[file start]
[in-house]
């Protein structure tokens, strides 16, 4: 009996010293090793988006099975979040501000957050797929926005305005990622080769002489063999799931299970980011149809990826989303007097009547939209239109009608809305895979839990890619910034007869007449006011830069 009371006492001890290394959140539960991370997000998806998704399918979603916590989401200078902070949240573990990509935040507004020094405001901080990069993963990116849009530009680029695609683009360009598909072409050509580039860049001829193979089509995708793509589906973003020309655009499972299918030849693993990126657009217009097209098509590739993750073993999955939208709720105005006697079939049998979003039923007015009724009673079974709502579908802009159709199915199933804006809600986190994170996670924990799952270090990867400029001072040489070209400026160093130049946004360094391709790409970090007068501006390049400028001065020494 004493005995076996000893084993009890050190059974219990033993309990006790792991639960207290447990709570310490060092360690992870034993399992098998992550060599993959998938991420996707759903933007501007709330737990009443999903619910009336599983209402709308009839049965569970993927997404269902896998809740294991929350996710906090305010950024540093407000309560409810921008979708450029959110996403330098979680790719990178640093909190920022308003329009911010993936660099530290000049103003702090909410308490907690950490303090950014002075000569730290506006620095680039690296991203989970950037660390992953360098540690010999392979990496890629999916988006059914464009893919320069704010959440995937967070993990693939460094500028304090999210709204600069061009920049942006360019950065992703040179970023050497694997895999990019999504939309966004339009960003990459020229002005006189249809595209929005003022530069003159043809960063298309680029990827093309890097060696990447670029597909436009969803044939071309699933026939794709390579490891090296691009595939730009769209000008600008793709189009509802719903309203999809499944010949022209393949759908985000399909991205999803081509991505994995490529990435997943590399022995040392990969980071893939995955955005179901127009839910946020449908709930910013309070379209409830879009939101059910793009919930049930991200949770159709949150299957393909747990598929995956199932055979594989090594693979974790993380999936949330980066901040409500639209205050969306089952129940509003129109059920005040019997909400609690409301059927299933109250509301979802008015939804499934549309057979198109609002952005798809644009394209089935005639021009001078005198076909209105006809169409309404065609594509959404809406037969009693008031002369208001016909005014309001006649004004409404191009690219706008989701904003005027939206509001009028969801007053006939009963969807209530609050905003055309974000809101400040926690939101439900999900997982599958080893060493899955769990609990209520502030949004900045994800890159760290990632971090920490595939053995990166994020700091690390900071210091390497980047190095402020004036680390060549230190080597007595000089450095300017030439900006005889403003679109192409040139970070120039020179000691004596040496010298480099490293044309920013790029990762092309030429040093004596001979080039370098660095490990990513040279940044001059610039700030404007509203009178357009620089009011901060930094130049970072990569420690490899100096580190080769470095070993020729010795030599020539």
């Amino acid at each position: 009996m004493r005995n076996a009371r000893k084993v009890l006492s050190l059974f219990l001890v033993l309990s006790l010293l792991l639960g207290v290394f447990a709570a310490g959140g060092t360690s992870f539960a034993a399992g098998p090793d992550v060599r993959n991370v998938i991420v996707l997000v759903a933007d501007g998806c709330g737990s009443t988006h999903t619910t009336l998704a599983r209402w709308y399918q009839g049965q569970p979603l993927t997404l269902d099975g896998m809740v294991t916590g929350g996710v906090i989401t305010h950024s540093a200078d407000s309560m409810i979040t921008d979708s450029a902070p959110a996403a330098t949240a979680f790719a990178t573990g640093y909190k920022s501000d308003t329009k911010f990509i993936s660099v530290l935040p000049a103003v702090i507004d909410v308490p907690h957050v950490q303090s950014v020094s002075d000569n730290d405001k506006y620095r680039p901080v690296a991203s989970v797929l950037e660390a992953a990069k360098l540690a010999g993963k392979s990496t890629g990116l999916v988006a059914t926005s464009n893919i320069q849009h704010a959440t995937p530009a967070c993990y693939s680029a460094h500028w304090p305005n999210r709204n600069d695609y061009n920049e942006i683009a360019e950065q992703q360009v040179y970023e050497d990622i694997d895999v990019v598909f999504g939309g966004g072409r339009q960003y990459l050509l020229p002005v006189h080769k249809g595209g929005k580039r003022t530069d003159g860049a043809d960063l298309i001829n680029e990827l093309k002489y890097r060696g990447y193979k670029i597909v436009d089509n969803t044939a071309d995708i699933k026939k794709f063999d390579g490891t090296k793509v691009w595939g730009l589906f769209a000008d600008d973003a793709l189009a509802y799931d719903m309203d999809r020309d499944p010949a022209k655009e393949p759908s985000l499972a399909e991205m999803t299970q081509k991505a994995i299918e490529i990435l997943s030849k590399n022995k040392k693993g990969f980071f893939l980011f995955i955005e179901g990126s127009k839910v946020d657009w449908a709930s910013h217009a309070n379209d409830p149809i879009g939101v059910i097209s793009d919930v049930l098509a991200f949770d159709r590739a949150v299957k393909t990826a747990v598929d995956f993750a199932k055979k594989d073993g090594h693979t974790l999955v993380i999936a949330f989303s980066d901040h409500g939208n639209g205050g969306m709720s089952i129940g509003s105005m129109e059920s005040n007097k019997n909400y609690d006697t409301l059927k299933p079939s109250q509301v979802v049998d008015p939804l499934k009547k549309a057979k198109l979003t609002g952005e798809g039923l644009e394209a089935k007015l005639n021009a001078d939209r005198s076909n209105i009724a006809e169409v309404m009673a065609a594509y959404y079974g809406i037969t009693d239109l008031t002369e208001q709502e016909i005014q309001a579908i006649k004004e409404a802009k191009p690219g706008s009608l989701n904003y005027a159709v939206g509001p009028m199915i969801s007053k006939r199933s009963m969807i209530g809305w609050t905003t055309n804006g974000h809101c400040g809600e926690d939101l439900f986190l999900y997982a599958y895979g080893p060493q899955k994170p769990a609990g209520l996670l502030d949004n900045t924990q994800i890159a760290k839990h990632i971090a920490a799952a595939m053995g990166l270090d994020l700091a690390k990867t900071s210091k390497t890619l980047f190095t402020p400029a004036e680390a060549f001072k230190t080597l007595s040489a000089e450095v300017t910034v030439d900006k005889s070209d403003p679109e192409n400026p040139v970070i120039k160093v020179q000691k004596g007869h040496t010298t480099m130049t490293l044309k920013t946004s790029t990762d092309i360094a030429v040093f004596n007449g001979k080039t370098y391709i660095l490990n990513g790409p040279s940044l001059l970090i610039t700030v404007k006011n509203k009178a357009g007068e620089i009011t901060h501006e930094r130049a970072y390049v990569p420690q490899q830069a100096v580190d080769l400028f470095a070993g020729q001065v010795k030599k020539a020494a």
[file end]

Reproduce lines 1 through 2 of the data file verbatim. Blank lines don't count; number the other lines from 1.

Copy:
[in-house]
């Protein structure tokens, strides 16, 4: 009996010293090793988006099975979040501000957050797929926005305005990622080769002489063999799931299970980011149809990826989303007097009547939209239109009608809305895979839990890619910034007869007449006011830069 009371006492001890290394959140539960991370997000998806998704399918979603916590989401200078902070949240573990990509935040507004020094405001901080990069993963990116849009530009680029695609683009360009598909072409050509580039860049001829193979089509995708793509589906973003020309655009499972299918030849693993990126657009217009097209098509590739993750073993999955939208709720105005006697079939049998979003039923007015009724009673079974709502579908802009159709199915199933804006809600986190994170996670924990799952270090990867400029001072040489070209400026160093130049946004360094391709790409970090007068501006390049400028001065020494 004493005995076996000893084993009890050190059974219990033993309990006790792991639960207290447990709570310490060092360690992870034993399992098998992550060599993959998938991420996707759903933007501007709330737990009443999903619910009336599983209402709308009839049965569970993927997404269902896998809740294991929350996710906090305010950024540093407000309560409810921008979708450029959110996403330098979680790719990178640093909190920022308003329009911010993936660099530290000049103003702090909410308490907690950490303090950014002075000569730290506006620095680039690296991203989970950037660390992953360098540690010999392979990496890629999916988006059914464009893919320069704010959440995937967070993990693939460094500028304090999210709204600069061009920049942006360019950065992703040179970023050497694997895999990019999504939309966004339009960003990459020229002005006189249809595209929005003022530069003159043809960063298309680029990827093309890097060696990447670029597909436009969803044939071309699933026939794709390579490891090296691009595939730009769209000008600008793709189009509802719903309203999809499944010949022209393949759908985000399909991205999803081509991505994995490529990435997943590399022995040392990969980071893939995955955005179901127009839910946020449908709930910013309070379209409830879009939101059910793009919930049930991200949770159709949150299957393909747990598929995956199932055979594989090594693979974790993380999936949330980066901040409500639209205050969306089952129940509003129109059920005040019997909400609690409301059927299933109250509301979802008015939804499934549309057979198109609002952005798809644009394209089935005639021009001078005198076909209105006809169409309404065609594509959404809406037969009693008031002369208001016909005014309001006649004004409404191009690219706008989701904003005027939206509001009028969801007053006939009963969807209530609050905003055309974000809101400040926690939101439900999900997982599958080893060493899955769990609990209520502030949004900045994800890159760290990632971090920490595939053995990166994020700091690390900071210091390497980047190095402020004036680390060549230190080597007595000089450095300017030439900006005889403003679109192409040139970070120039020179000691004596040496010298480099490293044309920013790029990762092309030429040093004596001979080039370098660095490990990513040279940044001059610039700030404007509203009178357009620089009011901060930094130049970072990569420690490899100096580190080769470095070993020729010795030599020539």